Jury issues split decision on trial
Published 12:01 am Thursday, June 21, 2012
By TIM DOHERTY
American Staff Writer
NATCHEZ — Toward the end of the murder trial of Joseph Ronald Hartfield, prosecution and defense attorneys asked the jurors to let their common sense guide them as they deliberated on his guilt or innocence.
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Shortly after 4 Wednesday afternoon, the Adams County jury matter-of-factly gave them both.
Hartfield, 35, of Purvis was found guilty on conspiracy to commit murder, but was found not guilty of murdering his 23-year-old wife, Tabitha Hartfield.
“Apparently, the jury felt that he was connected in some way, and we’re going to respect the decision of the jury,” said Stanley Rayborn, Tabitha Hartfield’s father, who for the second time in four months sat with about a dozen family members to listen to the events that ended with the strangling of his daughter sometime on May 24-25, 2008.
Fifteenth District Circuit Court Judge Anthony Mozingo scheduled sentencing for 9 a.m. July 6 at the Pearl River County Courthouse in Poplarville.
Pending a presentencing investigation by the Mississippi Department of Corrections, Hartfield faces the possibility of a maximum 20-year sentence.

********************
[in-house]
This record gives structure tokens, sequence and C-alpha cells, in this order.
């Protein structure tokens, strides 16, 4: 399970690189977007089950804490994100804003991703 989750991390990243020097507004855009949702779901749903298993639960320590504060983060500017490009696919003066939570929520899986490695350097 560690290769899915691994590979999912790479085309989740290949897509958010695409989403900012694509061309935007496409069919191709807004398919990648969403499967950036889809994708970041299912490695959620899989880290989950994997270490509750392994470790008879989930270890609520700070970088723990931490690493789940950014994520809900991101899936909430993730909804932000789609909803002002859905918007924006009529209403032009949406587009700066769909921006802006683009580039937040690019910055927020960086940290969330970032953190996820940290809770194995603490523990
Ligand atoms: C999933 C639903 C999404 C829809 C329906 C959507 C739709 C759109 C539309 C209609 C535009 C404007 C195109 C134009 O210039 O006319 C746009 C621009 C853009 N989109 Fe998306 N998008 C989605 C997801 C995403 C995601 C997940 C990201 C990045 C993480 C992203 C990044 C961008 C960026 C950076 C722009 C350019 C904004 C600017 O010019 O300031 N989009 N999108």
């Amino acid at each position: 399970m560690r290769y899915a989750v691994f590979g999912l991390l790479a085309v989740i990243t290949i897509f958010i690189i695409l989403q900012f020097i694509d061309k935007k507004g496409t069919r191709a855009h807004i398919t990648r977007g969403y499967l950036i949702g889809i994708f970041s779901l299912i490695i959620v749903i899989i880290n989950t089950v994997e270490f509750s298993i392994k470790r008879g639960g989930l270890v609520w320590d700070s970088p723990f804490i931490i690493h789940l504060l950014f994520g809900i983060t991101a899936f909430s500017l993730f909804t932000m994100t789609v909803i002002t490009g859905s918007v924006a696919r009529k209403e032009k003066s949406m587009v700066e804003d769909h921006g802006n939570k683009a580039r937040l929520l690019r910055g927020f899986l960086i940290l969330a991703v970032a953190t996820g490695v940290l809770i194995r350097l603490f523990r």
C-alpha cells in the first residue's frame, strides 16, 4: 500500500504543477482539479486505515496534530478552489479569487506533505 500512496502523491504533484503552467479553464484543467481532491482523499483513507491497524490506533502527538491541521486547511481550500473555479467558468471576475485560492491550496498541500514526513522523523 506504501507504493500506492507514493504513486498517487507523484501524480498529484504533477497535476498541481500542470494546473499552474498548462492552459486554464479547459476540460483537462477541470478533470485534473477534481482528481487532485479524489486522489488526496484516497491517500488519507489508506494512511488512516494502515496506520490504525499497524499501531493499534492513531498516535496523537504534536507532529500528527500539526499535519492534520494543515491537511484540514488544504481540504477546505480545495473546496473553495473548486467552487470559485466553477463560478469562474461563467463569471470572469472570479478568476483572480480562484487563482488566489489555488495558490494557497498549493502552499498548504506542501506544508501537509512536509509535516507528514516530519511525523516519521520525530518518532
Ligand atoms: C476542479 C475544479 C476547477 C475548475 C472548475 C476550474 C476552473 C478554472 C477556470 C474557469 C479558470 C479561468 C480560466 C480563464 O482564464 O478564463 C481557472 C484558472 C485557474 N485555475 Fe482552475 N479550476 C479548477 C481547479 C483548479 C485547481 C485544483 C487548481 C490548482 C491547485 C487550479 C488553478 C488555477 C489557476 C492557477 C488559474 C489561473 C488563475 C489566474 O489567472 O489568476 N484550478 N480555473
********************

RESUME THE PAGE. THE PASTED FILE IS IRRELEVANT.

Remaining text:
The split decision left mixed feelings on both sides of the aisle.
“I did think it would be all or nothing,” said Robert Whitacre, one of Hartfield’s two defense lawyers. “I’m shocked that they split this. I don’t know. I don’t get it.”
Assistant District Attorney Douglas E. Miller, who tried the case with fellow assistant DA Lauren Harless, said he was disappointed but grateful.
“I would rather the murder (charge),” Miller said. “I still think he was one of the main culprits in that.
“But I’m glad that they at least convicted him of the conspiracy. That is something, and it’s some consolation to the family that he will be sentenced for his involvement, and serve time for her death.”
Hartfield was the second of three defendants to go to trial on murder and conspiracy to commit murder in the death of his wife in rural Lamar County.
Tabitha Hartfield’s body was found May 31, 2008, in a shallow grave deep in the woods of Lamar County, off B. Lowe Lane near the county line
The first of the accused to stand trial, Natasha Graham of Lumberton, was convicted in March on both charges by a Lamar County jury, and sentenced to life in prison plus 20 years.
Citing publicity from Graham’s trial, Ronald Hartfield’s lawyers — Whitacre and Lin Carter — asked for and received a change of venue from Mozingo, who moved the trial to Natchez.
Ronald Hartfield was the last of three to be arrested for the crime. Graham, Tabitha Hartfield’s distant cousin, and Ethan Dakota Dixon of Marion County, who was living with Graham at the time, were arrested on May 31, the same day that Graham led authorities to Tabitha Hartfield’s burial site.
Ronald Hartfield was not arrested until June 2011.
Wednesday’s verdict came on the trial’s third day, with 12 Adams County residents getting the case at 12:25 p.m. After twice asking for clarification on points of law, they announced at 3:55 p.m. that they had reached a verdict after 3 hours, 25 minutes of deliberation.